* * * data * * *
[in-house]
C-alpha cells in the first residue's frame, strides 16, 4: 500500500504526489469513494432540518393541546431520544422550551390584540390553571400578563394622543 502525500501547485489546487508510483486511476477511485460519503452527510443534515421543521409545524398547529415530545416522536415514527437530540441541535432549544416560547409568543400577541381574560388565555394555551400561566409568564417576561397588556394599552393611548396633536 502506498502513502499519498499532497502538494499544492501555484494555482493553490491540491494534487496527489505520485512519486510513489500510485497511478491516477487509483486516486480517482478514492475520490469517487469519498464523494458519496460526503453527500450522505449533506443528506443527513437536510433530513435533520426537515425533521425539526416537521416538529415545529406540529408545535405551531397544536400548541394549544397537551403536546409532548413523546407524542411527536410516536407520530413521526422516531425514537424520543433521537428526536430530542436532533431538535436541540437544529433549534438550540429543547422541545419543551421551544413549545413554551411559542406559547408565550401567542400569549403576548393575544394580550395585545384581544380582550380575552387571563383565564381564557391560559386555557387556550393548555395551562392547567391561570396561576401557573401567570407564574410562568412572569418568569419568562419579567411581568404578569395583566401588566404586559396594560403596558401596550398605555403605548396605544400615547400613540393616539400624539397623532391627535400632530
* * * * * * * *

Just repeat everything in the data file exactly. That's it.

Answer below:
[in-house]
C-alpha cells in the first residue's frame, strides 16, 4: 500500500504526489469513494432540518393541546431520544422550551390584540390553571400578563394622543 502525500501547485489546487508510483486511476477511485460519503452527510443534515421543521409545524398547529415530545416522536415514527437530540441541535432549544416560547409568543400577541381574560388565555394555551400561566409568564417576561397588556394599552393611548396633536 502506498502513502499519498499532497502538494499544492501555484494555482493553490491540491494534487496527489505520485512519486510513489500510485497511478491516477487509483486516486480517482478514492475520490469517487469519498464523494458519496460526503453527500450522505449533506443528506443527513437536510433530513435533520426537515425533521425539526416537521416538529415545529406540529408545535405551531397544536400548541394549544397537551403536546409532548413523546407524542411527536410516536407520530413521526422516531425514537424520543433521537428526536430530542436532533431538535436541540437544529433549534438550540429543547422541545419543551421551544413549545413554551411559542406559547408565550401567542400569549403576548393575544394580550395585545384581544380582550380575552387571563383565564381564557391560559386555557387556550393548555395551562392547567391561570396561576401557573401567570407564574410562568412572569418568569419568562419579567411581568404578569395583566401588566404586559396594560403596558401596550398605555403605548396605544400615547400613540393616539400624539397623532391627535400632530